The Government has said that it is ‘firmly committed to eradicating age discrimination wherever it arises. No-one should be treated badly just because of their age.’ Yet, in a recent speech, Harriet Harman, the Minister for Equality and Women claimed that ‘. . . older people are the last remaining group that society deems it acceptable to discriminate against.’ Young Equals [co-ordinated by CRAE] believes that such a statement undermines the legitimacy of children and young people’s experiences and reinforces the idea that they do not experience age discrimination. This is not the case and we call on the Government to amend the Equality Bill in order to extend legal protection from unfair discrimination on the grounds of age to children and young people.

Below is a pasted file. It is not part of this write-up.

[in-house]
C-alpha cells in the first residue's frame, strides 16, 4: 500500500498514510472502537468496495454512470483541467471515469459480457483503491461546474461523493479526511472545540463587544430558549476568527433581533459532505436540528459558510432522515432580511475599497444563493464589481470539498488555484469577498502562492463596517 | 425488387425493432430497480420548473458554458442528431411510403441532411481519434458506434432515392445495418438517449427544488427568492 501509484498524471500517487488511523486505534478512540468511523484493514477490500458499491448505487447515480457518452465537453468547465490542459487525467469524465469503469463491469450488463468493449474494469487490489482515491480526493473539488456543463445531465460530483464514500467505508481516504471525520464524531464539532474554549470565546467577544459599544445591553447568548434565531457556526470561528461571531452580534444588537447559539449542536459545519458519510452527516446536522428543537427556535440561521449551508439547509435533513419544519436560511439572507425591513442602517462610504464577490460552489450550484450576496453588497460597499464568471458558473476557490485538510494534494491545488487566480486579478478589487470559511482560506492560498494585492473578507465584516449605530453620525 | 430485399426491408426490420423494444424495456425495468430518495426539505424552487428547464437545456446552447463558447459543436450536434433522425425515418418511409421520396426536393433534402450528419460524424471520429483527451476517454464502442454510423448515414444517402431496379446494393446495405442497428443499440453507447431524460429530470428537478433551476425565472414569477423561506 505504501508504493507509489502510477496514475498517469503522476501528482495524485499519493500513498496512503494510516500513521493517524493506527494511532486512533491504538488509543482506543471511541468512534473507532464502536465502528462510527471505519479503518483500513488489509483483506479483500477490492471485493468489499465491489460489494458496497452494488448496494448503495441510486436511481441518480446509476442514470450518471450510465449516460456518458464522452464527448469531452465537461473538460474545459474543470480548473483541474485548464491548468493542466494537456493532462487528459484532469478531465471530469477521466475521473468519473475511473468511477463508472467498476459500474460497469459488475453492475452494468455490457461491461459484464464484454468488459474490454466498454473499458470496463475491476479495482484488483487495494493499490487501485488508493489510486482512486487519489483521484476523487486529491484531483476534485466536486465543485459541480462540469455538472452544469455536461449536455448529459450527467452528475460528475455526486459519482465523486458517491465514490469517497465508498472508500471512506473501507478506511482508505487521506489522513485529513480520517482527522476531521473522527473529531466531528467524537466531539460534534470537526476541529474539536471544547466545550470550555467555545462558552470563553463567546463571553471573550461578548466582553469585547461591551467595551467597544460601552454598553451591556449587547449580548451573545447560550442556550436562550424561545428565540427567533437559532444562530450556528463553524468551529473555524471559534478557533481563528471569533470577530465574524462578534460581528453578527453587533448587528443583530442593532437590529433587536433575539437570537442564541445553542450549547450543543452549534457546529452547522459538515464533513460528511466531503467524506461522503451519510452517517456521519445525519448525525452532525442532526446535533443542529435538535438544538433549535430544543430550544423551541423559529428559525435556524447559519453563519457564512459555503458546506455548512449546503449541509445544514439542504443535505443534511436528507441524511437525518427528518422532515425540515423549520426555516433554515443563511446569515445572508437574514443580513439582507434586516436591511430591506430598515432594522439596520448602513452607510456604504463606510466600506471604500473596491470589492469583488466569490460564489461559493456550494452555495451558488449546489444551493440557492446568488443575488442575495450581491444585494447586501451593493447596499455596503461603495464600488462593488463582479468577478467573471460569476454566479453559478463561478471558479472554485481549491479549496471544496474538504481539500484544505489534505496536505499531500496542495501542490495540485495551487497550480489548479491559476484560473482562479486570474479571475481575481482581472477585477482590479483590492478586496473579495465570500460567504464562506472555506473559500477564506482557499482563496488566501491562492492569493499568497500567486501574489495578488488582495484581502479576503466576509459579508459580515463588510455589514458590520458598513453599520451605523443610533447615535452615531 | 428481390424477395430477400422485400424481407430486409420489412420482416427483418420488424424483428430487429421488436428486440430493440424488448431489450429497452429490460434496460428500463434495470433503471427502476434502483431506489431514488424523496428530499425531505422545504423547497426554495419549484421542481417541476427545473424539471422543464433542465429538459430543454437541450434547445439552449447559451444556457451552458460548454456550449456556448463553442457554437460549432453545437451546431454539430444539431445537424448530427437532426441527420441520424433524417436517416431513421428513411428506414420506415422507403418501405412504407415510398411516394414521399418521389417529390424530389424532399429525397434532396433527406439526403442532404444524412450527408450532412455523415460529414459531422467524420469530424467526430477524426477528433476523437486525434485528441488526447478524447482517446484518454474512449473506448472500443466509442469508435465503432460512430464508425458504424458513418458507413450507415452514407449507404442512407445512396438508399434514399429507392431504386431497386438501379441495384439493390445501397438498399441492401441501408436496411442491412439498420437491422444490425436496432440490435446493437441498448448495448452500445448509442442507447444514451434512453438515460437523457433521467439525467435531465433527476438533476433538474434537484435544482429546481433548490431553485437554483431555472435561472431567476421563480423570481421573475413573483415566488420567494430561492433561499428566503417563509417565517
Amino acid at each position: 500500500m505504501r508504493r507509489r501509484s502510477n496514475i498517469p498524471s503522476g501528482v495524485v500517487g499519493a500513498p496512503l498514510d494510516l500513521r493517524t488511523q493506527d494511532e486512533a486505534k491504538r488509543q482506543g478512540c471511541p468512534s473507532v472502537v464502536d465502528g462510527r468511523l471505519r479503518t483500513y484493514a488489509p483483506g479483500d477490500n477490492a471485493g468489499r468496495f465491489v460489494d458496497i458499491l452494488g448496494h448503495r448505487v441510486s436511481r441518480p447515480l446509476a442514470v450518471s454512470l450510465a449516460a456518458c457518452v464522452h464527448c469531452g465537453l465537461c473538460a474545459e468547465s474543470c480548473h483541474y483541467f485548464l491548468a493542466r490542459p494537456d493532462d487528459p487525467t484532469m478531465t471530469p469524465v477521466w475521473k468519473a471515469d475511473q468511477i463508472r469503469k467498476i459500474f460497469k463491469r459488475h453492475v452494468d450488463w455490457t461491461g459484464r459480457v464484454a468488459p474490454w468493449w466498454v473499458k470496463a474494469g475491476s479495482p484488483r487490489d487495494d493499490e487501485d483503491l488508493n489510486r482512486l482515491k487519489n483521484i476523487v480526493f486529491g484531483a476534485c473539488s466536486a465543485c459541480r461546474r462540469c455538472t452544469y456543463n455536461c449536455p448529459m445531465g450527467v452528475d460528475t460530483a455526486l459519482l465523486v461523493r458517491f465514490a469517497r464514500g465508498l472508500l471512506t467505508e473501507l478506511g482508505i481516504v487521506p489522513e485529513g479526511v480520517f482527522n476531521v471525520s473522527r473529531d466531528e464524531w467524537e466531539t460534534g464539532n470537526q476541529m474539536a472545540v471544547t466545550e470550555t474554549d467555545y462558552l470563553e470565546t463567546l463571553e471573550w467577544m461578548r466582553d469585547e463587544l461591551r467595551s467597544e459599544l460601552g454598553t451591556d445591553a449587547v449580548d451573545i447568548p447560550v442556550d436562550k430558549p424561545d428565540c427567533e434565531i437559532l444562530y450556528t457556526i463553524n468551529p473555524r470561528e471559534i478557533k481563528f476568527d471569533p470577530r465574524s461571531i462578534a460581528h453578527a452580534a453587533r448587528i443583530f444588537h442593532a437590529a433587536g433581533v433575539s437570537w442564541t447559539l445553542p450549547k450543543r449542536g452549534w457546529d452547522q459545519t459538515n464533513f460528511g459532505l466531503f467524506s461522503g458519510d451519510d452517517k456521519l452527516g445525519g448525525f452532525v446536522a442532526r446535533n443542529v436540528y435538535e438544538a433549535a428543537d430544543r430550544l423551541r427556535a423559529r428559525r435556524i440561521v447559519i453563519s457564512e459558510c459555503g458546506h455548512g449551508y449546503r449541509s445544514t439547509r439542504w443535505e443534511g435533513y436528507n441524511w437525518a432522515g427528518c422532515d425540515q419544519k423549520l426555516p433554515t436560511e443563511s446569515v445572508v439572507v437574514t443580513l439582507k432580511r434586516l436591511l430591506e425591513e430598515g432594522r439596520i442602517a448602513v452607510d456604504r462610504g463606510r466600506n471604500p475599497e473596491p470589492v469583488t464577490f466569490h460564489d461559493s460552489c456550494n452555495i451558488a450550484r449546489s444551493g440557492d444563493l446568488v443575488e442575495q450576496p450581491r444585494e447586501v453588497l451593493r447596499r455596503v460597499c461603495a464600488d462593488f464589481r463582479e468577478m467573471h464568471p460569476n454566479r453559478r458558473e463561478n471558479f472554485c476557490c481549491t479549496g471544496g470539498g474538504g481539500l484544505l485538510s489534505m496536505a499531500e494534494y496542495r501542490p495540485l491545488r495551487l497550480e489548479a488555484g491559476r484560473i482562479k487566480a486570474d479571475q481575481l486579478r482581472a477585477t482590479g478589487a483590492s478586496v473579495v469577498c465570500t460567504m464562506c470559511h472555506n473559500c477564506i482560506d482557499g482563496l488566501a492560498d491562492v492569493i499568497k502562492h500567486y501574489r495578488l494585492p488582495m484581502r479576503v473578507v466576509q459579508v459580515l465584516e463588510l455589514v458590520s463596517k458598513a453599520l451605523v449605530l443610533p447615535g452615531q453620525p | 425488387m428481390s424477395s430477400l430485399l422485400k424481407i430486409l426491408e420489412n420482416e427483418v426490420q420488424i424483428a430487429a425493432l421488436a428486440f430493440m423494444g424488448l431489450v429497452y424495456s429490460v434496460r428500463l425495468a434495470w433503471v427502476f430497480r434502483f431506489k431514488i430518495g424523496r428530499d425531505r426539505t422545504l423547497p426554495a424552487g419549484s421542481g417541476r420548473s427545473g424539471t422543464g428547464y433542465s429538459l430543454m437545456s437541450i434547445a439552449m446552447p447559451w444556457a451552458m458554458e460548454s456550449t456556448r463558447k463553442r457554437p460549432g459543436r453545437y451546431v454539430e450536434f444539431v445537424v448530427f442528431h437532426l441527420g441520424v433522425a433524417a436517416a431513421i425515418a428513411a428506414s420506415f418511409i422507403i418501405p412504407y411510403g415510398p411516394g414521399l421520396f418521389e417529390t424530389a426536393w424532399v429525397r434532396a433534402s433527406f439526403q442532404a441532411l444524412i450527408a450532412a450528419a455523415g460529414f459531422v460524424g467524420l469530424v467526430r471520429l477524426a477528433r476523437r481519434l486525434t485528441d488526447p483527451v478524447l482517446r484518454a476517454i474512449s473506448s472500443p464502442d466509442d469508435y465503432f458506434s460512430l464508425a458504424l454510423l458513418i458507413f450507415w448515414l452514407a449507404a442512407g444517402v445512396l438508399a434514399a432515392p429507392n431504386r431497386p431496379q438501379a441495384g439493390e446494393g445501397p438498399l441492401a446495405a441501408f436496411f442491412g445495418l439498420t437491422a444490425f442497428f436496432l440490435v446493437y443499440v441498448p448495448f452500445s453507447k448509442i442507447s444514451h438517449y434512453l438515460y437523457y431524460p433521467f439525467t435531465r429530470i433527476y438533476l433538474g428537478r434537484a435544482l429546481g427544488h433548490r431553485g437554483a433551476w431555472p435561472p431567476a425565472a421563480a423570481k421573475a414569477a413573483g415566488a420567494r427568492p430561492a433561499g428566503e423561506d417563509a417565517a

This blog posting of mine is not an indication of my political persuasion. The current Coalition Government must take responsibility. I have no further comment on the question posed in the title of this blog piece: I think the CRAE have made a good case and I’d just like to bring it to your attentions, my fellow play and playwork colleagues.